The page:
Former Timberwolves star Kevin Garnett, once the NBA’s top-paid player, claims in a lawsuit that an accountant and his firm helped a now-imprisoned wealth manager steal $77 million from him.
The federal malpractice lawsuit alleges that Kentucky-based accountant Michael Wertheim and Welenken CPAs knowingly helped Charles A. Banks IV to defraud Garnett over several years through business ventures in which Garnett and Banks shared an interest.
Wertheim “possessed actual knowledge that Banks was helping himself to millions of dollars of Garnett’s money and did nothing about it,” according to the suit, which was moved Wednesday from Hennepin County District Court to U.S. District Court in Minneapolis.
“Banks intentionally … looted Garnett of his earnings and assets for many years, including the many years that Welenken and Wertheim provided accounting services to Garnett and his business interests.”
Defense attorney Greg Simpson said his clients “intend to vigorously defend themselves against the allegations, deny any wrongdoing and believe the suit lacks merit. They will be moving to dismiss it at an early stage.”
Garnett’s attorney, Mark Gaughan, would only say that “based upon the facts, we are confident this matter ultimately will be resolved in Mr. Garnett’s favor.”
Gaughan declined to say why Banks was not named as a defendant in the federal suit. However, Banks is being sued in Hennepin County by Hammer Holdings, a company that counted Banks and Garnett as partners and that Banks allegedly used to steal from Garnett.
Zeroing in on Wertheim’s alleged misdeeds, the suit said he “took direction from Banks and for some reason chose to have virtually no contact with Garnett.”
The suit said Wertheim prepared financial statements, was a registered agent for companies in which Garnett held a financial interest, and added his name to bank accounts holding Garnett’s money.
Garnett on allowance
Wertheim also “worked in concert” with Banks to put Garnett on an allowance and set budgets that the 15-time NBA all-star was urged to follow, the suit read.
In one instance, Garnett asked in August 2013 to receive $40,000 of his own money, but Banks cited Wertheim in balking at the request, according to the suit.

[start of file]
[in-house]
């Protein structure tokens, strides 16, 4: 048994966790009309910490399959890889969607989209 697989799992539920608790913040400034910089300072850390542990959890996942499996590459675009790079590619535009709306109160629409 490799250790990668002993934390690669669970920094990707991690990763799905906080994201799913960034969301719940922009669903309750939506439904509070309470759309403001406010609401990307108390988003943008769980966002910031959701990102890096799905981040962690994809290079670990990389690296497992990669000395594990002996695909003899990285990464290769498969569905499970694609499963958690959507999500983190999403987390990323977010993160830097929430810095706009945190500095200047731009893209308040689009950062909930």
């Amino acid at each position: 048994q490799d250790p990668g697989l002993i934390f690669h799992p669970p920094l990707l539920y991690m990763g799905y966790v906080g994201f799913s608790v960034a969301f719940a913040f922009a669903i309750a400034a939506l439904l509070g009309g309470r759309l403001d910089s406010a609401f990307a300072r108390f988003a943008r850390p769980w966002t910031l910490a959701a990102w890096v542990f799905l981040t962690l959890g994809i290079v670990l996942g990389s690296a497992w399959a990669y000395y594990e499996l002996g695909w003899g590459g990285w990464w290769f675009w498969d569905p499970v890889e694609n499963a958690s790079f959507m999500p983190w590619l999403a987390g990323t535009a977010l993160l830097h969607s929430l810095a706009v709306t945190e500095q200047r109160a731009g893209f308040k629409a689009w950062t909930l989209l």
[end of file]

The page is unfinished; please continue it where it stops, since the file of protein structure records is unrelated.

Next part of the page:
“Kevin, I have all the info from the accountant and suggested (and required cuts),” he wrote, according to correspondence from Banks to Garnett that is part of the suit. “This e-mail is just meant to convey the cold, hard facts, no opinion or judgement [sic]. It’s pretty ugly and going to be very difficult, but you can do it and it will change your life forever (financially).”
Around that time, the suit noted, Banks took more than $2 million for himself.
The e-mail implying that Garnett was in some financial difficulty came three years before he retired in 2016. Business Insider dubbed him the NBA’s all-time leading salary earner at $326 million.
Guilty in another fraud case
In June 2017, Banks, a onetime winery executive, was sentenced to four years in federal prison and ordered to make $7.5 million in restitution after admitting to defrauding millions from another recently retired NBA star, San Antonio’s Tim Duncan. In one of Duncan’s deals with Banks, the former San Antonio Spur said he was told Garnett would be a partner.
Two months after Banks was sentenced, the siphoning of Garnett’s money ended once his legal counsel gained access to the accounting firm’s records, according to the suit.
The suit points to one Banks-Garnett venture as a prime example of how the Atlanta businessman stole from his partner:
California-based Hammer Holdings made investments chosen by Banks under the supposed arrangement that Garnett and Banks each held a 50-50 interest. However, Garnett learned that Banks “helped himself to millions of dollars of Hammer’s funds,” even though Garnett put in $57 million at Banks’ direction while Banks contributed about $2.5 million.
Wertheim was also “fully aware” that Banks moved $14.8 million of Garnett’s personal money into Hammer, and that Banks then “borrowed” nearly $8 million of that and took another $3 million in two other transactions.
About six weeks before Garnett filed suit in Hennepin County, he petitioned for divorce from his wife, Brandi. Garnett cited an “irretrievable breakdown” in his 14-year marriage.
The filing notes that the terms of a prenuptial agreement would dictate how their assets would be divided. The Garnetts have two daughters, ages 10 and 5, and there would be a joint custody arrangement, according to the filing.
Brandi Garnett has asked the court to suspend divorce proceedings in Minnesota — Kevin Garnett maintains a home in Orono — and has filed her own petition for divorce in her home state of California. A final determination is pending.
The Timberwolves chose Garnett out of high school in the first round of the 1995 draft. He was traded to Boston ahead of the 2007-08 campaign, and he was on the Celtics’ NBA championship team that same season.
He played for the Brooklyn Nets starting in 2013 until rejoining the Timberwolves late in February 2015. He retired as a Timberwolf in 2016.